Government officials in Japan announced that they are planning to change current drone regulations to allow drones to transmit higher-resolution video from more remote locations, the Asian Review reports. Legislators hope that the changes will support expansion of commercial drone applications.
Most recent changes to Japan’s drone legislation were enacted only a few weeks ago, when rules were made prohibiting unmanned flight over densely populated areas and near airports. Now the Ministry of Internal Affairs and Communications plans to change current restrictions on radio transmission as another step in Japan’s efforts to create a regulatory framework that balances safety and promotion of commercial interests.
Drones are currently usually operated by Wi-Fi; but heavily utilized radio frequencies can make it difficult or impossible to transmit high-quality video. The Japanese solution is to designate frequencies in the now-unused ranges of 5.7GHz and 2.4GHz for specific use by drones. While Japan currently caps radio signals controlling drones at 10-milliwats, which allows them to transmit images to a radius of about 300 meters, new legislation would increase the limit to 1 watt, allowing transmission of images to around 5km.
This will enable transmission of high-quality video for a variety of applications: such as construction and engineering.
The new rules could be written into policy as early as the summer of 2016.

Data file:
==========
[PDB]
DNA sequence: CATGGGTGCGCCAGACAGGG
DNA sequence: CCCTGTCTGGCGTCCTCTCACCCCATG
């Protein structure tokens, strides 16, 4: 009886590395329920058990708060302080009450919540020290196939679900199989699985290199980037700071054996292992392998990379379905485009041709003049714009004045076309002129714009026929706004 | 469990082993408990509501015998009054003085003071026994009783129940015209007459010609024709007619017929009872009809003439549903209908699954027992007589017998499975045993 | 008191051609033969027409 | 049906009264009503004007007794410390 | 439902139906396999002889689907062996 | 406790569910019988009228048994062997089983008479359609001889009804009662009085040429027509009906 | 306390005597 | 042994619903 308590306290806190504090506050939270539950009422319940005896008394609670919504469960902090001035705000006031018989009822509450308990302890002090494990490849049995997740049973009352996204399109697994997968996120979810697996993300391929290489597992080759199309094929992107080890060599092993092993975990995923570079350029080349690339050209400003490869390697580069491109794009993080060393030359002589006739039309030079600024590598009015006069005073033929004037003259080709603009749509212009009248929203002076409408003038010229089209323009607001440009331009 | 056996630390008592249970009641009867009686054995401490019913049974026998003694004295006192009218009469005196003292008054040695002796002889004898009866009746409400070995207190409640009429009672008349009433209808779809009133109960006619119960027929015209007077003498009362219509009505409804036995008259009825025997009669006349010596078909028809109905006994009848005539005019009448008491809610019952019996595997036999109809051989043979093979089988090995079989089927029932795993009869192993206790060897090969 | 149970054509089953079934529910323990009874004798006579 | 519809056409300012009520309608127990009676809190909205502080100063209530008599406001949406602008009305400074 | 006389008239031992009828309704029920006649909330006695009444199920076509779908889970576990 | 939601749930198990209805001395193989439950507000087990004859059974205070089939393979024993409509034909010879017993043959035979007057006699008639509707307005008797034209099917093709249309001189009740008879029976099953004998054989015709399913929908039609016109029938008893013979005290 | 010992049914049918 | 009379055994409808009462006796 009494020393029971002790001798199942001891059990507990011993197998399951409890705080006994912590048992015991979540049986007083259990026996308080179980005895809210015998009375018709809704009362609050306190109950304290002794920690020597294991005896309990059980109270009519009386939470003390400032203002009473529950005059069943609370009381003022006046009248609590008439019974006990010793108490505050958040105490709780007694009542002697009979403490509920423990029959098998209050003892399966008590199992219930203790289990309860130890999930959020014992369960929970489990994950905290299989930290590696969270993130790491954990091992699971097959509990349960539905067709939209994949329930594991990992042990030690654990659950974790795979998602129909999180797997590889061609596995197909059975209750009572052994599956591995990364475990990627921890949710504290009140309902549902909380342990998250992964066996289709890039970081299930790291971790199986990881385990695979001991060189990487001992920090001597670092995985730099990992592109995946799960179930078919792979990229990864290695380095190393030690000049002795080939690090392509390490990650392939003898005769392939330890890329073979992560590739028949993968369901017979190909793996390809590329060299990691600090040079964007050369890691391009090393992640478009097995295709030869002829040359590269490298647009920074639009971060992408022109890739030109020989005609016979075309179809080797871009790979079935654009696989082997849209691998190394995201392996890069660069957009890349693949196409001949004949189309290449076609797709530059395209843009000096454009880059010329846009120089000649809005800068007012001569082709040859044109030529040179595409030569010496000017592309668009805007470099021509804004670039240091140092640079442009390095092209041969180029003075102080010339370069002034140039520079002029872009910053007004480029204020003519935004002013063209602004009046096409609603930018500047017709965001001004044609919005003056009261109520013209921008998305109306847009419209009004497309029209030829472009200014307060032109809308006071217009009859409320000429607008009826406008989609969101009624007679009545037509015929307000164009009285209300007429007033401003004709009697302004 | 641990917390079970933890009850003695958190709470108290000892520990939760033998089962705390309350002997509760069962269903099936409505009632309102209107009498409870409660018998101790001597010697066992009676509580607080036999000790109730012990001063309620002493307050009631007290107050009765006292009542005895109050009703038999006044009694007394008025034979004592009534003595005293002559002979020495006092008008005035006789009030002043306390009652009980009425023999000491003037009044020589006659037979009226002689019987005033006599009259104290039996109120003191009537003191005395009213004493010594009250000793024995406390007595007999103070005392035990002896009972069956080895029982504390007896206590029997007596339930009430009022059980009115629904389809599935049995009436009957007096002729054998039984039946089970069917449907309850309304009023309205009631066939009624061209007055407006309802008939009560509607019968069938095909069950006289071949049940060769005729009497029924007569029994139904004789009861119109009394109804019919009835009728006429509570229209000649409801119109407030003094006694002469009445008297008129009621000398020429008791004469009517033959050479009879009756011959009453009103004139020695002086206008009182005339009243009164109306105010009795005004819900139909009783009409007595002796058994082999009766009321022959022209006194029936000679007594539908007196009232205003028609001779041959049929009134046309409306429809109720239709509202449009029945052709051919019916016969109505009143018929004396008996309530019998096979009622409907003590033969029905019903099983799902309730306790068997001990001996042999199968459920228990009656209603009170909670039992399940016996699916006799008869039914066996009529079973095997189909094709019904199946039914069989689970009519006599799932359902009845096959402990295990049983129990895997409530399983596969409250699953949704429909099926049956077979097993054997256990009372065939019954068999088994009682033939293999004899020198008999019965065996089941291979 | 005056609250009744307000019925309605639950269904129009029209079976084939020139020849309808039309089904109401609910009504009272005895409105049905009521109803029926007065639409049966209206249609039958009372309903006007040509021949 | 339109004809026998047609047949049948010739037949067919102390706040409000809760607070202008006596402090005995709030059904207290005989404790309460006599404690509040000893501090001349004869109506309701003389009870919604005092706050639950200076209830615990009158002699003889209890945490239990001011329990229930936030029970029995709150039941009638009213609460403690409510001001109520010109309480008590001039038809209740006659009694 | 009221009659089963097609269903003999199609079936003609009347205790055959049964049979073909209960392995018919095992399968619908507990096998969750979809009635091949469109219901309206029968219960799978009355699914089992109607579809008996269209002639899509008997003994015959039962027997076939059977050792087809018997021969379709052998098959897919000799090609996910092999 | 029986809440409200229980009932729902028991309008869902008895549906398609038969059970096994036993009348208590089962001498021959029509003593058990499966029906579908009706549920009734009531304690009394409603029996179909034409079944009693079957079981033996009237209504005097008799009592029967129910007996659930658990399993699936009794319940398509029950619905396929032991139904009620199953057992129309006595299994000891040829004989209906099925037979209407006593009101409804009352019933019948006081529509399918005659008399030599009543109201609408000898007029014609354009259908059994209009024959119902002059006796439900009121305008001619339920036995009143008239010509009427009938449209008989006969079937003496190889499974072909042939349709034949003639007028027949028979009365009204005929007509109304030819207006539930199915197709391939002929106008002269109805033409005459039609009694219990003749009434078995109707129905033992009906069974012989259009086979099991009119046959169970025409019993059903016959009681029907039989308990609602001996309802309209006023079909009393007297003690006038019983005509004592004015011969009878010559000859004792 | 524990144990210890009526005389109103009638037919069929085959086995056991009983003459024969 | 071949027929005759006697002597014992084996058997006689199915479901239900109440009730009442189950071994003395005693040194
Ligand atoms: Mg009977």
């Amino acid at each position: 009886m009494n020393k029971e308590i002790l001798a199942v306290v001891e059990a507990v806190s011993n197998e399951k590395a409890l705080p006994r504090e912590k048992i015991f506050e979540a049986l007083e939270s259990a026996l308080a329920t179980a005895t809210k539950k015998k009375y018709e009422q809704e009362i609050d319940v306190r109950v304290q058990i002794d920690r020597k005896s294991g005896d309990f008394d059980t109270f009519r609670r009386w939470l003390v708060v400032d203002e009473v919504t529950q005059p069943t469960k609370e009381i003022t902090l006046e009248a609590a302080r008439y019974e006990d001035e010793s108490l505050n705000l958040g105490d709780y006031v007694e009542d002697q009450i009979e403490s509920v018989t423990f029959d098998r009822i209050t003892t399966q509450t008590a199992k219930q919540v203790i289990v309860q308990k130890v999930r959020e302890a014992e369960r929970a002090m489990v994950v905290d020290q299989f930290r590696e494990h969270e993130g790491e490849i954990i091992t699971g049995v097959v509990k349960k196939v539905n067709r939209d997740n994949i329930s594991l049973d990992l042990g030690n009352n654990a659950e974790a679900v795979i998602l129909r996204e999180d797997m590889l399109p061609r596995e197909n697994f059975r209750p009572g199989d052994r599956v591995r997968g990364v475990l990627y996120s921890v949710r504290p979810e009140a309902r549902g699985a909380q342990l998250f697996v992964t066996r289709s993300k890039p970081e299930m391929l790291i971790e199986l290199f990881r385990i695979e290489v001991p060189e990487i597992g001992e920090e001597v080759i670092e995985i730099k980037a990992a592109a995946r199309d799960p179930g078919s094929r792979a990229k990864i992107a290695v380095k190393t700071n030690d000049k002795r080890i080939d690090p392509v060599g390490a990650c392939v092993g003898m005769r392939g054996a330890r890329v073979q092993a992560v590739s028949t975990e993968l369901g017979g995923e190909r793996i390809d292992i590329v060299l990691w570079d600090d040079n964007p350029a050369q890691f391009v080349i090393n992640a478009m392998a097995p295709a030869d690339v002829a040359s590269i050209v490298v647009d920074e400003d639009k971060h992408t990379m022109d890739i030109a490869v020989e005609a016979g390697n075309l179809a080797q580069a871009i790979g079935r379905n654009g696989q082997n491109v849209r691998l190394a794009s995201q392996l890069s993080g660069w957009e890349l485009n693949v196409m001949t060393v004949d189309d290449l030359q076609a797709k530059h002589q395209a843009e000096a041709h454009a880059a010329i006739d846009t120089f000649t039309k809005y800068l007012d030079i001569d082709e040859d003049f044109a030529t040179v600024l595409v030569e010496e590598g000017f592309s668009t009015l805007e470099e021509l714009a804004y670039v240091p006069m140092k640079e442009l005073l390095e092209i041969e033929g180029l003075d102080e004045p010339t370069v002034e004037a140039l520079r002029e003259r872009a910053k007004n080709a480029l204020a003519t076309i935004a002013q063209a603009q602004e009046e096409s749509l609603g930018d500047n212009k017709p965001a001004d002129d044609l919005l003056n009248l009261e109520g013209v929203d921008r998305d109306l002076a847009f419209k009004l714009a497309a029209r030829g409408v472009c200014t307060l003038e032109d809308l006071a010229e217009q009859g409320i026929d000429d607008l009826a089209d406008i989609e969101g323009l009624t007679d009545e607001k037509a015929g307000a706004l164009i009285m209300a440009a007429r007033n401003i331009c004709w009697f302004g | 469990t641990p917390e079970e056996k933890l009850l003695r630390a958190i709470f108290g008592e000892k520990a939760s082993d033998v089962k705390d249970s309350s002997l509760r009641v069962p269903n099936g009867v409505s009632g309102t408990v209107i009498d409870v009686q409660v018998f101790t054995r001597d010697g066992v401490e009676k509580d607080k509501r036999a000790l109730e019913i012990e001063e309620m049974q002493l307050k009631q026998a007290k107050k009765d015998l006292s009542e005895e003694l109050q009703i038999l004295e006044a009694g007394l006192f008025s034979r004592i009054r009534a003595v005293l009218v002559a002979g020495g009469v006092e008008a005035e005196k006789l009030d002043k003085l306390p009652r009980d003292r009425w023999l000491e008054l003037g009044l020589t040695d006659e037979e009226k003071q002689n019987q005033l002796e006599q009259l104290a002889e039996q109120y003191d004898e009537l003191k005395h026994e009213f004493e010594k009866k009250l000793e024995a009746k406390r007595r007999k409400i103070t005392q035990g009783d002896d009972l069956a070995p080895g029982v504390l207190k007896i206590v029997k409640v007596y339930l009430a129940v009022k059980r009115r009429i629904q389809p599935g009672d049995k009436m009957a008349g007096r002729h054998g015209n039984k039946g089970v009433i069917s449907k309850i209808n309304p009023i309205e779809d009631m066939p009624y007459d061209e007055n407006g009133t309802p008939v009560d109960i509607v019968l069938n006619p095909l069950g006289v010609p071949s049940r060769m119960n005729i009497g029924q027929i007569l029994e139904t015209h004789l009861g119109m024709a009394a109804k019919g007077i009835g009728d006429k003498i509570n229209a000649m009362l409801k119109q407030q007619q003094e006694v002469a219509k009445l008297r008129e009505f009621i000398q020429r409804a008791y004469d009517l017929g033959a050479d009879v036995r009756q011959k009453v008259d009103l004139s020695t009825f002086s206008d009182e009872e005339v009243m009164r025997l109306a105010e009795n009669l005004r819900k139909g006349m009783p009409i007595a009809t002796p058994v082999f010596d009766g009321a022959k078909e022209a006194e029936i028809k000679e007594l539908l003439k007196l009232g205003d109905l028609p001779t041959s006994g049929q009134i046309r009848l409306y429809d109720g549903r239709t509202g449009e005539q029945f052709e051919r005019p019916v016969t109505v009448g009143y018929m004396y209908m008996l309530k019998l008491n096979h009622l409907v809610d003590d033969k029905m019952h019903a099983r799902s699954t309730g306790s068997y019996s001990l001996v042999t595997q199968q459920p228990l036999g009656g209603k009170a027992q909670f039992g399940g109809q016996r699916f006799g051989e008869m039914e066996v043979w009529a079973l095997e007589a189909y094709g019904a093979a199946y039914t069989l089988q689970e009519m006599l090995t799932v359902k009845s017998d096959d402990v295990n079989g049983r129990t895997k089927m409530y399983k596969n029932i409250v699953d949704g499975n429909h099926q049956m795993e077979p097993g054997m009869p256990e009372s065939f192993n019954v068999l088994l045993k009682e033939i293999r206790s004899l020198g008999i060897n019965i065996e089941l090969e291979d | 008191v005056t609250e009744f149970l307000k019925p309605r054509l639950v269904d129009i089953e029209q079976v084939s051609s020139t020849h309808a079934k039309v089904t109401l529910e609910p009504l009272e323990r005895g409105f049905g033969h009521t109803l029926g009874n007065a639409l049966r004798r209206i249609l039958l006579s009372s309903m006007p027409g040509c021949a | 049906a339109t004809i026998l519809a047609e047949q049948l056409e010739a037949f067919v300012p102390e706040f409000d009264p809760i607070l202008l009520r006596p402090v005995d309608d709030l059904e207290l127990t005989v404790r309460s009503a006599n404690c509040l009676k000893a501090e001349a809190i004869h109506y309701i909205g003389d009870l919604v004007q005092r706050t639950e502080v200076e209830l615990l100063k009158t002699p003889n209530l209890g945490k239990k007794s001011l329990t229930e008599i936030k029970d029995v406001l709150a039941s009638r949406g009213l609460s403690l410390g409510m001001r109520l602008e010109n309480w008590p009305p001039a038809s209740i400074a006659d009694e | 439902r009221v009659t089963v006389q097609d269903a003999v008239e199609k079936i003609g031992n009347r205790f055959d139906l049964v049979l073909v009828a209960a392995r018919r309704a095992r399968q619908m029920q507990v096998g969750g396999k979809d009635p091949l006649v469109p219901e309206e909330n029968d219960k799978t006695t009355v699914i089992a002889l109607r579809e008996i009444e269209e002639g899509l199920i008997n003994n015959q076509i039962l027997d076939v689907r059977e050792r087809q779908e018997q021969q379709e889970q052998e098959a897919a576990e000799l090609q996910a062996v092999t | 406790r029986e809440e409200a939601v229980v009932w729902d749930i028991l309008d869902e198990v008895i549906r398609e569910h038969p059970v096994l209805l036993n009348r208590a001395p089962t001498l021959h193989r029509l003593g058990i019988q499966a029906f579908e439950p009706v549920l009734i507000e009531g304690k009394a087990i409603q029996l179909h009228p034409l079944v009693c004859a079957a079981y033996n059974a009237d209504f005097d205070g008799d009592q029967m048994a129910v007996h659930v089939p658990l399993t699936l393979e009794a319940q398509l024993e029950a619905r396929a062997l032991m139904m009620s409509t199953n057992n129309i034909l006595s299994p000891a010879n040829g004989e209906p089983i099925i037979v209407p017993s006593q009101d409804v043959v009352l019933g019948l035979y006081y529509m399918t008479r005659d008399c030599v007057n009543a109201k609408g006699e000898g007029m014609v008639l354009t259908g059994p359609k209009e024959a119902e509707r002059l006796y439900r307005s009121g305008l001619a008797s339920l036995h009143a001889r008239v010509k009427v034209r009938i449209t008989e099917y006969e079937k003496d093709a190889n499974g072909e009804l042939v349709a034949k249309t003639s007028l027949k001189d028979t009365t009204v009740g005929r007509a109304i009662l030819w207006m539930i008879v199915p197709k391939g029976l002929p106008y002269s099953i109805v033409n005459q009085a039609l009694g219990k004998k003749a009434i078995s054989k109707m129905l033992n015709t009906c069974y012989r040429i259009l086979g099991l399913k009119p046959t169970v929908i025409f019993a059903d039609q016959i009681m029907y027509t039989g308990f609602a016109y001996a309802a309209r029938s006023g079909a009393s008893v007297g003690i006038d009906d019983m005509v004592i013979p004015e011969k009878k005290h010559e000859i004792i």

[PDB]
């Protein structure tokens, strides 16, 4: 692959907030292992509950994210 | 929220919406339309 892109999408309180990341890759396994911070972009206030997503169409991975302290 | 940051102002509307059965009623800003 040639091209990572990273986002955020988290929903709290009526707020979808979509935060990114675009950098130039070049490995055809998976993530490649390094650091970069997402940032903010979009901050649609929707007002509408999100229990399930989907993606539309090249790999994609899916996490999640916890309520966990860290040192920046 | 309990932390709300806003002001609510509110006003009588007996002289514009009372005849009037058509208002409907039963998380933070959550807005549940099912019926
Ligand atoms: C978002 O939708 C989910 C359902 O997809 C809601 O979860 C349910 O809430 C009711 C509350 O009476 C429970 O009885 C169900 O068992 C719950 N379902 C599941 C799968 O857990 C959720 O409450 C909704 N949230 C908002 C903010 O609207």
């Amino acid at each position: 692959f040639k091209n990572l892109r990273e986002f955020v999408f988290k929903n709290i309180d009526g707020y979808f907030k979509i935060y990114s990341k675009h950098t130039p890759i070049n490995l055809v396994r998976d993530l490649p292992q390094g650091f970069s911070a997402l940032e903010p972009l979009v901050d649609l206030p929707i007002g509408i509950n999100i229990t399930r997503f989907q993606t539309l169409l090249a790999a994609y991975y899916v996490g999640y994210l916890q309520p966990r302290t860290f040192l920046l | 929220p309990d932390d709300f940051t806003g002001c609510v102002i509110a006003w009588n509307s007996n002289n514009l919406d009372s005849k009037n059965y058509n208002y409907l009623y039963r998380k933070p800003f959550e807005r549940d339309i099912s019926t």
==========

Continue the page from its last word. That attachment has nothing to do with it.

Legislators are also considering implementing regulations concerning the flight of drones outside of the pilot’s line of sight, something US legislators have lagged on, sending many companies to Japan and other countries to test new commercial drone applications. Amazon will test package delivery in the Chiba, one of Japan’s deregulation zones; Sony will offer drone-based service for housing construction in 2016. Japan’s own government agencies are also implementing new drone uses: the Ibaraki Prefecture will start using drones to monitor for the illegal disposal of industrial waste.
Miriam McNabb is the Editor-in-Chief of DRONELIFE and CEO of JobForDrones, a professional drone services marketplace, and a fascinated observer of the emerging drone industry and the regulatory environment for drones. Miriam has a degree from the University of Chicago and over 20 years of experience in high tech sales and marketing for new technologies.